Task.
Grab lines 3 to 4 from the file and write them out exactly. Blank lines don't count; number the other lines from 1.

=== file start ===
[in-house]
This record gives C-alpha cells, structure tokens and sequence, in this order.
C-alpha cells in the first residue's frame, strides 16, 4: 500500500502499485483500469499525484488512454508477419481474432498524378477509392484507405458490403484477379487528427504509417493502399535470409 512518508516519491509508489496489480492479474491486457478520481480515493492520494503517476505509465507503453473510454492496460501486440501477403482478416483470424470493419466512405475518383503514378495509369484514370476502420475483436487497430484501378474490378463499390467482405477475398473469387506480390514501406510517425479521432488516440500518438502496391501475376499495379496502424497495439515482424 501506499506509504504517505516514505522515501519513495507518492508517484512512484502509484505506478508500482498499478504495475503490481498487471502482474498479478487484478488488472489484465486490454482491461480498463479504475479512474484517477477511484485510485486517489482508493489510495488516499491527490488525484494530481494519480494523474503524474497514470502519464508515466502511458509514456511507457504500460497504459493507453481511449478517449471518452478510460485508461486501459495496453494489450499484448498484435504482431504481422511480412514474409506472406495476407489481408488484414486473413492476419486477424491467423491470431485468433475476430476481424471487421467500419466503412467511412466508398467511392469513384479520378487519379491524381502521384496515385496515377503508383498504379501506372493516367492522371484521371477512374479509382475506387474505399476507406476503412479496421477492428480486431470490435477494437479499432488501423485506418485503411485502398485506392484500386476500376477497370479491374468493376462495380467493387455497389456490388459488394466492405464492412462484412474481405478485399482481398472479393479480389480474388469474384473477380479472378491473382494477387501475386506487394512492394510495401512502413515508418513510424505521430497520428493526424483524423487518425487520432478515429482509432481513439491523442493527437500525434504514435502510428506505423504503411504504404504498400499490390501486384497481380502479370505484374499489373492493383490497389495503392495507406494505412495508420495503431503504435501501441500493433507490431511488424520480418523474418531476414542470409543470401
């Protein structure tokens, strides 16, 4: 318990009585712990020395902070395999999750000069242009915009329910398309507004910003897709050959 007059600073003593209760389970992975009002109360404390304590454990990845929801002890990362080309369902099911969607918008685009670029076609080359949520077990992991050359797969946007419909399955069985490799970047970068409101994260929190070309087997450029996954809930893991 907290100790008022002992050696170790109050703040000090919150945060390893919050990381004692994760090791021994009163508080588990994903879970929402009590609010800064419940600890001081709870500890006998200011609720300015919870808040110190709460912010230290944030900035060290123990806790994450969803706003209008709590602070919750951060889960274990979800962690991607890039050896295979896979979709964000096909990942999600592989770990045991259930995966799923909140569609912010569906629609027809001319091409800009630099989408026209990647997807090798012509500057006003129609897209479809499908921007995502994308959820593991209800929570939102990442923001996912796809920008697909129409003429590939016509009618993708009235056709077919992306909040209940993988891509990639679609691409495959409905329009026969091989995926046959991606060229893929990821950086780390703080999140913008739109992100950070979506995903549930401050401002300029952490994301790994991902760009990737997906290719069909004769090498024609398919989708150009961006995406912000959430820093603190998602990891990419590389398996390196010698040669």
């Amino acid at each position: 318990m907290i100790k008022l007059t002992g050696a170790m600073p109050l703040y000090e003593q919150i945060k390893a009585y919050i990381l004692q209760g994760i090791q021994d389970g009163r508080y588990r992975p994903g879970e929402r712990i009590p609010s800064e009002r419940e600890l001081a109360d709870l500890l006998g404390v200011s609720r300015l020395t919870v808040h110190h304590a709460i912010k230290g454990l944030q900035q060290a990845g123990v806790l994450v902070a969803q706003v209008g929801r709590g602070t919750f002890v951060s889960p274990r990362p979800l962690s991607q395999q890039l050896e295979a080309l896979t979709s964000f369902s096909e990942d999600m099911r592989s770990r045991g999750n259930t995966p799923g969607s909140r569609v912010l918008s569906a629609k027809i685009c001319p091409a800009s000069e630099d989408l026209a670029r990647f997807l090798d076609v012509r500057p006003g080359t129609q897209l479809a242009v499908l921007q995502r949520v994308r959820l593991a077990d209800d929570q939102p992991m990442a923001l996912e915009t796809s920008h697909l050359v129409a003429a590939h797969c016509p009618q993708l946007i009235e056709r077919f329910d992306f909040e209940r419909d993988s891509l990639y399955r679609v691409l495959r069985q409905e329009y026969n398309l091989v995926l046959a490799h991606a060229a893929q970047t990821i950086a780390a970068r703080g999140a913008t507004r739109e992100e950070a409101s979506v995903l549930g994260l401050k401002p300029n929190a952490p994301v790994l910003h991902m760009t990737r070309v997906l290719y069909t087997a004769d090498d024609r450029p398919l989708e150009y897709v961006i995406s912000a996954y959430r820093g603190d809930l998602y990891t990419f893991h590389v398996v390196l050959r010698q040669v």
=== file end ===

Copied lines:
C-alpha cells in the first residue's frame, strides 16, 4: 500500500502499485483500469499525484488512454508477419481474432498524378477509392484507405458490403484477379487528427504509417493502399535470409 512518508516519491509508489496489480492479474491486457478520481480515493492520494503517476505509465507503453473510454492496460501486440501477403482478416483470424470493419466512405475518383503514378495509369484514370476502420475483436487497430484501378474490378463499390467482405477475398473469387506480390514501406510517425479521432488516440500518438502496391501475376499495379496502424497495439515482424 501506499506509504504517505516514505522515501519513495507518492508517484512512484502509484505506478508500482498499478504495475503490481498487471502482474498479478487484478488488472489484465486490454482491461480498463479504475479512474484517477477511484485510485486517489482508493489510495488516499491527490488525484494530481494519480494523474503524474497514470502519464508515466502511458509514456511507457504500460497504459493507453481511449478517449471518452478510460485508461486501459495496453494489450499484448498484435504482431504481422511480412514474409506472406495476407489481408488484414486473413492476419486477424491467423491470431485468433475476430476481424471487421467500419466503412467511412466508398467511392469513384479520378487519379491524381502521384496515385496515377503508383498504379501506372493516367492522371484521371477512374479509382475506387474505399476507406476503412479496421477492428480486431470490435477494437479499432488501423485506418485503411485502398485506392484500386476500376477497370479491374468493376462495380467493387455497389456490388459488394466492405464492412462484412474481405478485399482481398472479393479480389480474388469474384473477380479472378491473382494477387501475386506487394512492394510495401512502413515508418513510424505521430497520428493526424483524423487518425487520432478515429482509432481513439491523442493527437500525434504514435502510428506505423504503411504504404504498400499490390501486384497481380502479370505484374499489373492493383490497389495503392495507406494505412495508420495503431503504435501501441500493433507490431511488424520480418523474418531476414542470409543470401
């Protein structure tokens, strides 16, 4: 318990009585712990020395902070395999999750000069242009915009329910398309507004910003897709050959 007059600073003593209760389970992975009002109360404390304590454990990845929801002890990362080309369902099911969607918008685009670029076609080359949520077990992991050359797969946007419909399955069985490799970047970068409101994260929190070309087997450029996954809930893991 907290100790008022002992050696170790109050703040000090919150945060390893919050990381004692994760090791021994009163508080588990994903879970929402009590609010800064419940600890001081709870500890006998200011609720300015919870808040110190709460912010230290944030900035060290123990806790994450969803706003209008709590602070919750951060889960274990979800962690991607890039050896295979896979979709964000096909990942999600592989770990045991259930995966799923909140569609912010569906629609027809001319091409800009630099989408026209990647997807090798012509500057006003129609897209479809499908921007995502994308959820593991209800929570939102990442923001996912796809920008697909129409003429590939016509009618993708009235056709077919992306909040209940993988891509990639679609691409495959409905329009026969091989995926046959991606060229893929990821950086780390703080999140913008739109992100950070979506995903549930401050401002300029952490994301790994991902760009990737997906290719069909004769090498024609398919989708150009961006995406912000959430820093603190998602990891990419590389398996390196010698040669």